One expert tells Salon her secrets to becoming your client’s trusted go-to source
Utter the words “bikini” and “wax” in any circle of friends and it won’t take long before someone starts sharing a horror story. Mention the word “Brazilian” and you’ve likely prompted an oversharing fest.
Bikini waxes are one of the most requested and feared services in the beauty biz. Think of it this way: when first-time clients entrust their most sensitive area to you, the experience will single-handedly determine whether they’ll return—and bring their friends, since most of us are unwilling to shop around for bikini waxes.
Debbie Swinson of Curtis, Ont., is familiar with this scenario. She has been a waxing educator for more than 15 years, and some of her clients drive hours from other cities just to get their appointments with her every few weeks. “Waxing is painful, but if it’s done properly it can be an almost pleasant experience,” she says.
She hears horror stories about women who’ve witnessed estheticians double-dip spatulas into a potential pool of waxy bacteria or ladies who report having raw skin for three weeks post-visit. Swinson travels often to teach proper waxing procedures for Beauty Systems Group and is a regular on the beauty show circuit. She shares her essential tips on healthy habits and creating a loyal following.
Place your hand over the area you’ve just stripped to minimize pain. After all, Swinson says there are 7,000 nerve endings down there. The contact will prevent pain receptors from jumping up. “When you’re using a strip wax you should use a pre-epilating powder so that the wax sticks to hair and not the skin,” says Swinson. For sensitive gals, numbing sprays are also available. Or advise clients to take ibuprofen a few hours before their visit.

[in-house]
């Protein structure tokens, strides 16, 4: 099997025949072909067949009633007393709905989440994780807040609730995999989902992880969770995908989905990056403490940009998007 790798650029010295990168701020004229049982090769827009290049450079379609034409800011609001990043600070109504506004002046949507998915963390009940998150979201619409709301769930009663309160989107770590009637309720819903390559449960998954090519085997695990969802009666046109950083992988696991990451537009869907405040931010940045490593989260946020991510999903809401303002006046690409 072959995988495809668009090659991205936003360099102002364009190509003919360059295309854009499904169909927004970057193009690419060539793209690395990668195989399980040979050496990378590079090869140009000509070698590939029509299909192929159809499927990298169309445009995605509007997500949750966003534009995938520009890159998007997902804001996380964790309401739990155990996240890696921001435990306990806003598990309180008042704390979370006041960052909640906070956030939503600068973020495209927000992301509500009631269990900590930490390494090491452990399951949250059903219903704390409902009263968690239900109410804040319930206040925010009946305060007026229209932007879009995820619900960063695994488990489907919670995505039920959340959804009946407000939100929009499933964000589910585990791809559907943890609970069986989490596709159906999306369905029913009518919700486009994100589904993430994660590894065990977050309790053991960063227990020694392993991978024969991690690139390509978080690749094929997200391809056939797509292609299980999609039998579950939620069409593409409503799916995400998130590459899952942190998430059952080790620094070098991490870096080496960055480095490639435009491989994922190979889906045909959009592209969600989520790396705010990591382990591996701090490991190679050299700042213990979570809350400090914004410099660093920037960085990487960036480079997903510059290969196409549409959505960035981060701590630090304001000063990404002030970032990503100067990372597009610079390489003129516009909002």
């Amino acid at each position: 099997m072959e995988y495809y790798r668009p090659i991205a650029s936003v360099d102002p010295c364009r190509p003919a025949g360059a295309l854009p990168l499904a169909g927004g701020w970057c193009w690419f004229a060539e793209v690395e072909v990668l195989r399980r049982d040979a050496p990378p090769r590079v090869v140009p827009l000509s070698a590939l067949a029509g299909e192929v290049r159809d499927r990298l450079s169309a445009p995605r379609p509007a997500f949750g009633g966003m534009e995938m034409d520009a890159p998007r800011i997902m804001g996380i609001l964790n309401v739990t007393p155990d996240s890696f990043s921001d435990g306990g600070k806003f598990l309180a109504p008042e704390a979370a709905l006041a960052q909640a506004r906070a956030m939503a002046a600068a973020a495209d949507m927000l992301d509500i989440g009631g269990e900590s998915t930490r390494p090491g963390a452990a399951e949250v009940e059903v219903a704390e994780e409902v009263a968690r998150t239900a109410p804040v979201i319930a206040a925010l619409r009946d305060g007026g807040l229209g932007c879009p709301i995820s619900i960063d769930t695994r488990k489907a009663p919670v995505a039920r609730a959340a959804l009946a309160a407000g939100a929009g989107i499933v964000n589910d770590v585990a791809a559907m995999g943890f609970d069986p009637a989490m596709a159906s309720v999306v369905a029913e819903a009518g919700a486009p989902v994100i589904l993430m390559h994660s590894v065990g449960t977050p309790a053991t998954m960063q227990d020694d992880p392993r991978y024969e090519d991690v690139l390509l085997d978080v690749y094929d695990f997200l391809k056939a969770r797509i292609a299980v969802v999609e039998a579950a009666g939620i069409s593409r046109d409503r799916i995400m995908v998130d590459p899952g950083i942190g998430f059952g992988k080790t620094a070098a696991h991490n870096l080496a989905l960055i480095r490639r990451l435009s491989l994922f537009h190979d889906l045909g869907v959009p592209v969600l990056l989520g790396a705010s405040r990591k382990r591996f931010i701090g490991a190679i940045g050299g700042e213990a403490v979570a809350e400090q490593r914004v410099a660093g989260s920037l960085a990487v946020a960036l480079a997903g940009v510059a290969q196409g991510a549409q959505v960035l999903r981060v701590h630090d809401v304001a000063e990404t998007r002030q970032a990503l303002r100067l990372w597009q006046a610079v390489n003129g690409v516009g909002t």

What’s Your Wax Type?
Swinson recommends using hard wax to lift curly hair, while soft wax is sufficient for fine strands. When applying, if the wax is spread too thin or cools by the time you put your stick down you’ll break the hair off at the root. Your client won’t be happy with the resulting in-grown hairs. Choose a good quality wax from a reputable brand.
“The hottest thing is Brazilian waxing. Everyone wants to learn how and a lot of schools don’t teach it. Yet students who don’t know how can’t get jobs.” Swinson warns not to attempt Brazilians, unless you feel comfortable that you’ve had the proper education, since you can end up seriously hurting someone. Seek out training at esthetics shows.
“Tell your clients to drink a lot of water before and after their wax,” advises Swinson. If they’re dehydrated, pores are tightened and they’ll be more sensitive to pain and will be at risk for in-growns. Now’s the time to recommend a good exfoliater and moisturizer, which will allow finer regrowth to break through the skin.